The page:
Elements of the CCAC brick production initiative include:
- Brick Kilns Task Force - a group of experts is being convened to guide the initiative;
- Awareness raising kit - Outreach materials, including a video, will be widely disseminated in the countries covered by phase one as a resource for policy makers, brick kiln owners, the construction sector, potential donors and the media;
- A report focusing on SLCP mitigation and brick production - It will cover all regions, but have a specific focus on Latin America, and will also be used to inform the CCAC's initiative for Supporting National Action Planning;
- Online clearing house - To be accessible via the CCAC website at www.unep.org/ccac, this resource will offer information about available technologies and their performance for SLCP and greenhouse gas mitigation, as well as a database of experts, researchers, institutions and technology suppliers.
The types and quantities of kilns and the fuels used vary within regions and even within countries. For instance, there are approximately 100,000 large operating units in India and around 20,000 artisanal brick kilns in Mexico, while most of the 6,000 units in Bangladesh are circa 1900s large-scale kilns with fixed chimneys.
In the initiative's pilot phase to be completed by the end of 2013, the characteristics of current brick production will be determined for each region, covering the technology, fuels, practices and socio-economic conditions, among other factors.
A second capacity-building workshop will take place in another region in early 2013. Project demonstration outlines will also be developed for implementation in a subsequent phase.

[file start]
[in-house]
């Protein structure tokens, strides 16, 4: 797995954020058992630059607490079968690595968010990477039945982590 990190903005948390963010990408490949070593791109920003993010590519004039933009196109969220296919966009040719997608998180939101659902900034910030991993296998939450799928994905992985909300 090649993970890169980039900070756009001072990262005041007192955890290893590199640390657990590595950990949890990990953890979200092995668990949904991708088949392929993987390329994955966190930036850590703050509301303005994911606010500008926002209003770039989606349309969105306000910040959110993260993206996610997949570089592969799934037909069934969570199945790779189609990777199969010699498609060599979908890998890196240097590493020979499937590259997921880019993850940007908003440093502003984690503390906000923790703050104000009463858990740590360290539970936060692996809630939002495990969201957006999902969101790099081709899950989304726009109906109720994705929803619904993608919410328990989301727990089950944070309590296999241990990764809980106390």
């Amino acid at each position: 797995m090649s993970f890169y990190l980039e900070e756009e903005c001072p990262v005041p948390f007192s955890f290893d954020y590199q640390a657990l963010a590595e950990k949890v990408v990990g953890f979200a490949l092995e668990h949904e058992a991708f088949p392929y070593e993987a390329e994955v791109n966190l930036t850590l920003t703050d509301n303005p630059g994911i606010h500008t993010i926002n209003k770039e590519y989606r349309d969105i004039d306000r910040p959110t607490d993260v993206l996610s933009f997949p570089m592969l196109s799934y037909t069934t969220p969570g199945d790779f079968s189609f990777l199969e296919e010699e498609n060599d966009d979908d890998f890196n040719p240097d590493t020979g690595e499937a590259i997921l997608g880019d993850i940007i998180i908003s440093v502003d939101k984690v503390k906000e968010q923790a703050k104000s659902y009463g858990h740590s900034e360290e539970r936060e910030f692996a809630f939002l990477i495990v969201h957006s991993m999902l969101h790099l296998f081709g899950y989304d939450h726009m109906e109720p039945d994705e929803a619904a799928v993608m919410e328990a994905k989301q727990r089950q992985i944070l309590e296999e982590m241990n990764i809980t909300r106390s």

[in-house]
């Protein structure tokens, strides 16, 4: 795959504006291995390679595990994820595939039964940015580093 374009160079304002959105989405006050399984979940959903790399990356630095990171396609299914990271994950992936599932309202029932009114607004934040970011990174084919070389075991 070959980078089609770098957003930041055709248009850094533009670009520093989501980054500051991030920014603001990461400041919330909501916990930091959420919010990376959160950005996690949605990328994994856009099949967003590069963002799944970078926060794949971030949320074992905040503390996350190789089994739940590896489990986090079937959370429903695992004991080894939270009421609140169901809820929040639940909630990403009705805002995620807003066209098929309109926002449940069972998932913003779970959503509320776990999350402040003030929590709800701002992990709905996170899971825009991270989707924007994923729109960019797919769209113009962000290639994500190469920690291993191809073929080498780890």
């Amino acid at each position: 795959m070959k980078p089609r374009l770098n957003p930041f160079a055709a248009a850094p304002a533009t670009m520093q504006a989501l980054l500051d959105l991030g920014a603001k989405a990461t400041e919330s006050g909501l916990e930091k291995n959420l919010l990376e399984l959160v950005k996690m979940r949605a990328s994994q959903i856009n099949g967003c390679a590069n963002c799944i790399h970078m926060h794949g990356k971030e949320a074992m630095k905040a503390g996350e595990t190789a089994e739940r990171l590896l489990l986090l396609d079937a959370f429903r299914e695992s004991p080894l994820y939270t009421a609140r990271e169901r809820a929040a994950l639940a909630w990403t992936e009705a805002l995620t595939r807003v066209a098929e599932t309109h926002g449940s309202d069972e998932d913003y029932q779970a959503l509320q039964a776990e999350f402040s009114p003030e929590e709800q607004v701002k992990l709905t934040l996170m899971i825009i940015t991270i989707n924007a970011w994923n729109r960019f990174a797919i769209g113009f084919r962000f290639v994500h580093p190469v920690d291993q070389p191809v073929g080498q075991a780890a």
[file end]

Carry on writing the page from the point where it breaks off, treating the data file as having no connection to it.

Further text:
Further information about the Mexico workshop is available in English and Spanish:
The CCAC is a voluntary partnership uniting governments, intergovernmental organizations and civil society in the first global effort to treat these pollutants as an urgent and collective challenge.
For more information about its Mitigating Black Carbon and Other Pollutants from Brick Production initiative, please visit: www.unep.org/ccac.
Notes to Editors
As urbanization in developing countries has grown in recent years, modernization has not necessarily reached the brick-making sector. The manufacture of bricks in developing countries is often linked with significant emissions of SLCPs (mainly black carbon).
What are short-lived climate pollutants?
Short-lived climate pollutants (SLCPs) are substances with relatively short life spans in the atmosphere and a warming influence on climate. The main SLCPs - black carbon (or soot), methane and tropospheric ozone - are the most significant human-induced contributors to climate change after carbon dioxide (CO2). They are also air pollutants with serious impacts on health, agriculture and ecosystems.
Many hydrofluorocarbons (HFCs) are potent greenhouse gases and are also classified as SLCPs. If left unchecked, HFCs could account for nearly 20 per cent of climate pollution by 2050.